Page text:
This is rare, nuanced storytelling, anchored by one of Brad Pitt’s career-best performances and remarkable technical elements on every level. It’s a special film.
"El Movimiento" is a stark black-and-white examination of military political actions and the dark, twisted realities of war. Set in Argentina in 1835, the movie begins with a poor man selling pastries, who is abused by soldiers and eventually gruesomely executed under the orders of a uniformed leader.
Although most of the film emphasizes close-ups, the murder of this man, meant to become a cautionary tale for all the people of the countryside, is filmed at a distance. A flag is shown, but it is not one I'm familiar with. After the initial murder, we follow another leader, Señor (Pablo Cedrón), as he and his companions meet and recruit or murder men in rooms so dark that the walls are unseen.
Written and directed by Benjamín Naishtat, "El Movimiento" or "The Movement" takes place after the defeat of the Spanish and during the civil wars. Historically, Juan Manuel de Rosas was elected governor of the Buenos Aires province in 1829 was in power in the 1830s. Rosas was eventually replaced by another provincial governor, José de Urquiza, in 1851. It is during Rosas' tenure that Great Britain seizes the Falklands. Yet this is merely background that an Argentine audience would know and that Naishtat does not explain.
Naishtat also doesn't explicitly say which side we are on or what the movement is. The leader tells peasants, "The Movement is clearly defined and knows that the road to save the nation doesn’t offer numerous alternatives. Gentlemen, our path is full of hypocrites and traitors, of spies, of black shadows and agent of chaos whose only objective is capturing all our efforts and also to disorient us. Confuse us and to own all the things we have conquered with our sacrifice." He then exhorts the peasants to "cleanse and recover the purity of our cause."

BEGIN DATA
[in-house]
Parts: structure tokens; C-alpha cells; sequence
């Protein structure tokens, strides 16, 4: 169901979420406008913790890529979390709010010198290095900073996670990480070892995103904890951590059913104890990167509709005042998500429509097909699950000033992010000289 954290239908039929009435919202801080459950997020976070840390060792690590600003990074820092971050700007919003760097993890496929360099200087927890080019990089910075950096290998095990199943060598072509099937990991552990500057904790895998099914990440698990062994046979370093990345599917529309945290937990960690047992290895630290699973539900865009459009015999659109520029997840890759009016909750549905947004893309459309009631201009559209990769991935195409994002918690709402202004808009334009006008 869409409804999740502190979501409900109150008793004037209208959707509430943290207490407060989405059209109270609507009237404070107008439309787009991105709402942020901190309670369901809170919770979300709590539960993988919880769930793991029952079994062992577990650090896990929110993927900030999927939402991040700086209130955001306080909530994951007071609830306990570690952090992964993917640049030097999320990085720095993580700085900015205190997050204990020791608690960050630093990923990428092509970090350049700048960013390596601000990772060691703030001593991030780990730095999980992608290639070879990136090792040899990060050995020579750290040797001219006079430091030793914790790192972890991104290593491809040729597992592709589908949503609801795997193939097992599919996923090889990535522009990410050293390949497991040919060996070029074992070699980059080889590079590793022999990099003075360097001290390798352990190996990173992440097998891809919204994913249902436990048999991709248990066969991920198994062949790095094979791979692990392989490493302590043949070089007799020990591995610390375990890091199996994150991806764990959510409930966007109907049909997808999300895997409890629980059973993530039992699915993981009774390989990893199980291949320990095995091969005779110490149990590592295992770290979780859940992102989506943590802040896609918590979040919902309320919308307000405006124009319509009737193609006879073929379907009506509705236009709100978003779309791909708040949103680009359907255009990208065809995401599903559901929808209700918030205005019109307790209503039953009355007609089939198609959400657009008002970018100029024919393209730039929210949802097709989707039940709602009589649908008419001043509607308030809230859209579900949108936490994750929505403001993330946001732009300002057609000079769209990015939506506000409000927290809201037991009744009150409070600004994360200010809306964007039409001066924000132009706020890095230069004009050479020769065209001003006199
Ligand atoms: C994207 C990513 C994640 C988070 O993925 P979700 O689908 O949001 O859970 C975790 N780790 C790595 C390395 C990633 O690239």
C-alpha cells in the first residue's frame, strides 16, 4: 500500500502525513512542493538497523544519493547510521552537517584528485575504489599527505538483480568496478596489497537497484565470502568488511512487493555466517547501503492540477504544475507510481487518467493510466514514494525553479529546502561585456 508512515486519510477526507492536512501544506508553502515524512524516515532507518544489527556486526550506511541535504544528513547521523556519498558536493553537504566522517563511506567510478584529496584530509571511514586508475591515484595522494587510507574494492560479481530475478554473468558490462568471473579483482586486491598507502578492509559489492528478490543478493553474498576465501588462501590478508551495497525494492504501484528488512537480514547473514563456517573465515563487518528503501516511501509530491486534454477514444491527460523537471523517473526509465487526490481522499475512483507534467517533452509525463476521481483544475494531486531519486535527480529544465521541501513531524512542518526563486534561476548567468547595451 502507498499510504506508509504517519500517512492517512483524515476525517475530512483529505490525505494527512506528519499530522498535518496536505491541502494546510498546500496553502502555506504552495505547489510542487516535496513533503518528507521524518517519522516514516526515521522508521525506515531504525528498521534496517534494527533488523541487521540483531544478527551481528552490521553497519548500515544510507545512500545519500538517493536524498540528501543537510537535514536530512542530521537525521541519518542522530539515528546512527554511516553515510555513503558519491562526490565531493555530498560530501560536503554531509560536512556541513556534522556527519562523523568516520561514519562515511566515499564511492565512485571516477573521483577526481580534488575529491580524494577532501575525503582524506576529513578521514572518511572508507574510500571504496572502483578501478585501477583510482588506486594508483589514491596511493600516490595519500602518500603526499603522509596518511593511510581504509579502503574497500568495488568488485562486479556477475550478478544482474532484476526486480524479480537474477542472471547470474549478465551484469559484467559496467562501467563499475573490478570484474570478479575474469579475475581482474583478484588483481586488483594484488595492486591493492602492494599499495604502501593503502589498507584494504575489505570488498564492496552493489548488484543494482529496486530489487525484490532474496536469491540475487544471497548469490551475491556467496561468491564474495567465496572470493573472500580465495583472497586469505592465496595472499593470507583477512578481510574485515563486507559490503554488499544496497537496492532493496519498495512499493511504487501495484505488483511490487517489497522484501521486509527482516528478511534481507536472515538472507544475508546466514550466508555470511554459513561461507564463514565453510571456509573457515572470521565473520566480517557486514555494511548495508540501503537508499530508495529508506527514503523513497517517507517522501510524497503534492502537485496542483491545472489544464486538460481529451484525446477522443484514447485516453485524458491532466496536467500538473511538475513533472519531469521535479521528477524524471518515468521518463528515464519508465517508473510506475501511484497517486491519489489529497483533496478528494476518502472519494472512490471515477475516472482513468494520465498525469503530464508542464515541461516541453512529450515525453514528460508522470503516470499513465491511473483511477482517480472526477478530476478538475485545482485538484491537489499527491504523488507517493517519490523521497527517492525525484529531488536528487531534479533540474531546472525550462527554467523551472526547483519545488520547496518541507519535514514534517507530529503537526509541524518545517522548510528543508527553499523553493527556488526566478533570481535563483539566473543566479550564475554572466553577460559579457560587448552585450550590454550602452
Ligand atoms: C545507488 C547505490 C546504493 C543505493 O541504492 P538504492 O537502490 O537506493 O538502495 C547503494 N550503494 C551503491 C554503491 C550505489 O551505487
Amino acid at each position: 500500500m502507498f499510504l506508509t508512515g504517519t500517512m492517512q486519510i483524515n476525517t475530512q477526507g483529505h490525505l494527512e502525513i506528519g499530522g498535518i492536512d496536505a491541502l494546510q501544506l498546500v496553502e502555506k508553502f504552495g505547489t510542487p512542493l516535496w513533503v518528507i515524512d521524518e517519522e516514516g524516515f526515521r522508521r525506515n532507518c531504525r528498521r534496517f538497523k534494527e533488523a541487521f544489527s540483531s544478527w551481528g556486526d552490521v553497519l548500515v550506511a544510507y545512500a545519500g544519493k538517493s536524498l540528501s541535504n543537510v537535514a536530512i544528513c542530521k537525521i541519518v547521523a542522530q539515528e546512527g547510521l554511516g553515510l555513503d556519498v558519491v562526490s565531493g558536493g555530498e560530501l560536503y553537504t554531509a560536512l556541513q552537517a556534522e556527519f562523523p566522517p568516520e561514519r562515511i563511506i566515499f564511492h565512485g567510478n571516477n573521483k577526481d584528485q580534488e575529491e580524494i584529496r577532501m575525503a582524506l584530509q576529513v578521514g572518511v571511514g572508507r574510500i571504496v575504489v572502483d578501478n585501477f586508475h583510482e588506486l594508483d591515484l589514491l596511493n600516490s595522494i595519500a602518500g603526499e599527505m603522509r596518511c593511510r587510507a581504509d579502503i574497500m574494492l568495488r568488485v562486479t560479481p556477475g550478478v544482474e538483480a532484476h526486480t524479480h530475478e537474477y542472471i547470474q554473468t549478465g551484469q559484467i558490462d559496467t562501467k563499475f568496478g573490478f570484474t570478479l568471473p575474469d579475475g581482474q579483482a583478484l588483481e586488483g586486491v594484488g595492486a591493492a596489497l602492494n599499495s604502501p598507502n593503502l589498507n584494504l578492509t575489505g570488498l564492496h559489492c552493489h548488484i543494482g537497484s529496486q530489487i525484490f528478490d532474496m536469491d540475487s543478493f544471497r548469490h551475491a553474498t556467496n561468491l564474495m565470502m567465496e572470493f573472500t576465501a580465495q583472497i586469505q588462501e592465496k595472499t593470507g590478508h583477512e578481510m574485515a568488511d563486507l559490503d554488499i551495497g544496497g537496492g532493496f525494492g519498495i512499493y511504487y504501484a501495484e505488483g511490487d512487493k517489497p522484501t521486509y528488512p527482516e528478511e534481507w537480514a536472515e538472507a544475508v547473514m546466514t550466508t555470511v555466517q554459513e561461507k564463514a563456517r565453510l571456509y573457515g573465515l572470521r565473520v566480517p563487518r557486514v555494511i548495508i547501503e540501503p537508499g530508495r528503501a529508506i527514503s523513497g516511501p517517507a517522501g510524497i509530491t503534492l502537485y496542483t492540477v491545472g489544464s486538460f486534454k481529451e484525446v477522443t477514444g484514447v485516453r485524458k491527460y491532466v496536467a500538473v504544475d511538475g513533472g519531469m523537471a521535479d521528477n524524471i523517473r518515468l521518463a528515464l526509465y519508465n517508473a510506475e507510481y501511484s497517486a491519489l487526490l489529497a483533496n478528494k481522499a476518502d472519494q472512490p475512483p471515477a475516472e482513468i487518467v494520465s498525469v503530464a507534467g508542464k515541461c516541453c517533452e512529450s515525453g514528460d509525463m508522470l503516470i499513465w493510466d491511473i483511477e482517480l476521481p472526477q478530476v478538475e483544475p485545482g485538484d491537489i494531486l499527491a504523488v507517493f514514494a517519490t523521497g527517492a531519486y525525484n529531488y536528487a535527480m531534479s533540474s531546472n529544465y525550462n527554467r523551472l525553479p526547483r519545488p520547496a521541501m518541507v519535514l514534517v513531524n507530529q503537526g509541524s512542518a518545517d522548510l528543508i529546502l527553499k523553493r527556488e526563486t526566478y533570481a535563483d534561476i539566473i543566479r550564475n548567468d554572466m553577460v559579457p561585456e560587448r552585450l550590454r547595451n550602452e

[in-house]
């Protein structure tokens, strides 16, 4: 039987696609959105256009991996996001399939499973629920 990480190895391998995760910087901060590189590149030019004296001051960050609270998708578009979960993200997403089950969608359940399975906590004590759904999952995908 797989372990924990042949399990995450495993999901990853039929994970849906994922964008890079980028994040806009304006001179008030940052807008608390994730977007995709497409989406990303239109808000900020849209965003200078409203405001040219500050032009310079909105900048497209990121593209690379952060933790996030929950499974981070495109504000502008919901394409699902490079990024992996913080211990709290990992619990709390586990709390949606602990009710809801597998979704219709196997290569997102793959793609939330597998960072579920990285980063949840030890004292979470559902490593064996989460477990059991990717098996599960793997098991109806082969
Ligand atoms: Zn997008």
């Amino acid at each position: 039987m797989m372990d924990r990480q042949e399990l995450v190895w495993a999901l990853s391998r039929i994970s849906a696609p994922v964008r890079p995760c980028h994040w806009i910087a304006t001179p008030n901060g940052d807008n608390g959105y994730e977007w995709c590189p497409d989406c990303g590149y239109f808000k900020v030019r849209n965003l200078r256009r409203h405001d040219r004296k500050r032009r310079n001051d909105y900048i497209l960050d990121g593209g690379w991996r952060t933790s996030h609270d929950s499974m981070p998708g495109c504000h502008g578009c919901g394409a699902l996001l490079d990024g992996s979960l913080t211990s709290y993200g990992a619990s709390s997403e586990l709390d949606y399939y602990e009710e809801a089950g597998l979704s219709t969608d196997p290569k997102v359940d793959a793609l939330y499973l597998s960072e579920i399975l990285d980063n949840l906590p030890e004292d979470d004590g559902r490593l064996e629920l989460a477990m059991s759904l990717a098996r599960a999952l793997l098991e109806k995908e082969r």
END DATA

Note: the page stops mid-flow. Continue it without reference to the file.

For those who know modern Argentine history beyond the musical "Evita" or the 1982 Falklands war, there seems to be a powerful subtext about more contemporary issues. Many of the Argentines alive now have memories of the military junta that rose to power in 1976. During the so-called "Dirty War" over tens of thousands were tortured, raped and murdered.
Reminders of those days exist today in Buenos Aires. During my recent trip there, what one fellow tourist thought was an excavation of some sort were actually markers and memorials of those military murders, the people forced to disappear, the Desaparecidos. The topic surfaces in Carlos Saura's 1998 "Tango" where we are told that tangos were played while men and women were tortured. The 1968 opera "María de Buenos Aires" was reset during the time of the "Dirty War" for the 2012 production by the Long Beach Opera in California and Maria becomes one of the Desaparecidos.
In "El Movimiento," as the leader speaks to the "gentlemen," Naishtat's camera focuses instead on the faces of the women and the thought of the activist group, Mothers of the Plaza de Mayo, comes to mind. By using the civil wars of the 1800s and shooting in black-and-white, Naishtat provides some emotional distance to discuss both the more recent legacy of military juntas and the distressing repetition of history.
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